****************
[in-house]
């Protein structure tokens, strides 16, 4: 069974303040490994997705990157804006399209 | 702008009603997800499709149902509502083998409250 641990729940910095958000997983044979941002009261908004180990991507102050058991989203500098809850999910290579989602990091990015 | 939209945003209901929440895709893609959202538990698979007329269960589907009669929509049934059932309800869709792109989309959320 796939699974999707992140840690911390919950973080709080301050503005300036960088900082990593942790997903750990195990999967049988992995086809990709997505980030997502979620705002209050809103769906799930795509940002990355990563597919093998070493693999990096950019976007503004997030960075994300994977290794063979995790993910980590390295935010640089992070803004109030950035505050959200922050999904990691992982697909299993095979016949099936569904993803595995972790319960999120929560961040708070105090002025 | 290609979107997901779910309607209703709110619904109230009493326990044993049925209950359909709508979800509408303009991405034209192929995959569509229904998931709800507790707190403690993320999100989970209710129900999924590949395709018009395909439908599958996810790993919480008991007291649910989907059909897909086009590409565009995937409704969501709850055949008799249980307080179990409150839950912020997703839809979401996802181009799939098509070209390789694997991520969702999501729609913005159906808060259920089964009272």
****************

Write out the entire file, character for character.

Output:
[in-house]
């Protein structure tokens, strides 16, 4: 069974303040490994997705990157804006399209 | 702008009603997800499709149902509502083998409250 641990729940910095958000997983044979941002009261908004180990991507102050058991989203500098809850999910290579989602990091990015 | 939209945003209901929440895709893609959202538990698979007329269960589907009669929509049934059932309800869709792109989309959320 796939699974999707992140840690911390919950973080709080301050503005300036960088900082990593942790997903750990195990999967049988992995086809990709997505980030997502979620705002209050809103769906799930795509940002990355990563597919093998070493693999990096950019976007503004997030960075994300994977290794063979995790993910980590390295935010640089992070803004109030950035505050959200922050999904990691992982697909299993095979016949099936569904993803595995972790319960999120929560961040708070105090002025 | 290609979107997901779910309607209703709110619904109230009493326990044993049925209950359909709508979800509408303009991405034209192929995959569509229904998931709800507790707190403690993320999100989970209710129900999924590949395709018009395909439908599958996810790993919480008991007291649910989907059909897909086009590409565009995937409704969501709850055949008799249980307080179990409150839950912020997703839809979401996802181009799939098509070209390789694997991520969702999501729609913005159906808060259920089964009272």